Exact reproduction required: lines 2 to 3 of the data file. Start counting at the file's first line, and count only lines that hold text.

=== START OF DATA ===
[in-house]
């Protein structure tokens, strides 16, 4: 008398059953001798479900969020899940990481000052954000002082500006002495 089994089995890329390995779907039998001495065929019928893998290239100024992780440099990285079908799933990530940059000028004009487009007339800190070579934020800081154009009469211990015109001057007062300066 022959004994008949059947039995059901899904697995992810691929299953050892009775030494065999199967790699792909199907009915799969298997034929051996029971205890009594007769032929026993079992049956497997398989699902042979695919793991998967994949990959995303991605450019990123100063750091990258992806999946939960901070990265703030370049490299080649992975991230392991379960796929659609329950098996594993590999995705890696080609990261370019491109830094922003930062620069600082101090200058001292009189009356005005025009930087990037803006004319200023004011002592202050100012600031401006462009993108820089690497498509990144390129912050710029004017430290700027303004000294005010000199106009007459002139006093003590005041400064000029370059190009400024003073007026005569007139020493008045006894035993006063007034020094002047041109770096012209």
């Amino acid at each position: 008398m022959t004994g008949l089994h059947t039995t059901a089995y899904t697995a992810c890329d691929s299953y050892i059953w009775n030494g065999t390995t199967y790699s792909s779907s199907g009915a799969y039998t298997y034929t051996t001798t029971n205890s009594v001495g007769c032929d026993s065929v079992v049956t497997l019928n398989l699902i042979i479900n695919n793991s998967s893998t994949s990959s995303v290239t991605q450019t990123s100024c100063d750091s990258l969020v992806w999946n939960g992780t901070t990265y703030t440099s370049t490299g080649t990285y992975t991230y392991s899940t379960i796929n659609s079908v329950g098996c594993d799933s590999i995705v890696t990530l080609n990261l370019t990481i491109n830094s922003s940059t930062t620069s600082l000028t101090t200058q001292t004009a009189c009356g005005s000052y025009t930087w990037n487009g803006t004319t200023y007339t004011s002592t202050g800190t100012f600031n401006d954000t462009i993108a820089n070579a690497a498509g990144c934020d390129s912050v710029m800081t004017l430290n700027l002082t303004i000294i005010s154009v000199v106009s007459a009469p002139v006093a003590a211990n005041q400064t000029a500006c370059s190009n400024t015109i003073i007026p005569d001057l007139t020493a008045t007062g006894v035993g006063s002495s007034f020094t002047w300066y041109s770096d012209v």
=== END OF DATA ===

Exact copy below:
């Protein structure tokens, strides 16, 4: 008398059953001798479900969020899940990481000052954000002082500006002495 089994089995890329390995779907039998001495065929019928893998290239100024992780440099990285079908799933990530940059000028004009487009007339800190070579934020800081154009009469211990015109001057007062300066 022959004994008949059947039995059901899904697995992810691929299953050892009775030494065999199967790699792909199907009915799969298997034929051996029971205890009594007769032929026993079992049956497997398989699902042979695919793991998967994949990959995303991605450019990123100063750091990258992806999946939960901070990265703030370049490299080649992975991230392991379960796929659609329950098996594993590999995705890696080609990261370019491109830094922003930062620069600082101090200058001292009189009356005005025009930087990037803006004319200023004011002592202050100012600031401006462009993108820089690497498509990144390129912050710029004017430290700027303004000294005010000199106009007459002139006093003590005041400064000029370059190009400024003073007026005569007139020493008045006894035993006063007034020094002047041109770096012209």
């Amino acid at each position: 008398m022959t004994g008949l089994h059947t039995t059901a089995y899904t697995a992810c890329d691929s299953y050892i059953w009775n030494g065999t390995t199967y790699s792909s779907s199907g009915a799969y039998t298997y034929t051996t001798t029971n205890s009594v001495g007769c032929d026993s065929v079992v049956t497997l019928n398989l699902i042979i479900n695919n793991s998967s893998t994949s990959s995303v290239t991605q450019t990123s100024c100063d750091s990258l969020v992806w999946n939960g992780t901070t990265y703030t440099s370049t490299g080649t990285y992975t991230y392991s899940t379960i796929n659609s079908v329950g098996c594993d799933s590999i995705v890696t990530l080609n990261l370019t990481i491109n830094s922003s940059t930062t620069s600082l000028t101090t200058q001292t004009a009189c009356g005005s000052y025009t930087w990037n487009g803006t004319t200023y007339t004011s002592t202050g800190t100012f600031n401006d954000t462009i993108a820089n070579a690497a498509g990144c934020d390129s912050v710029m800081t004017l430290n700027l002082t303004i000294i005010s154009v000199v106009s007459a009469p002139v006093a003590a211990n005041q400064t000029a500006c370059s190009n400024t015109i003073i007026p005569d001057l007139t020493a008045t007062g006894v035993g006063s002495s007034f020094t002047w300066y041109s770096d012209v």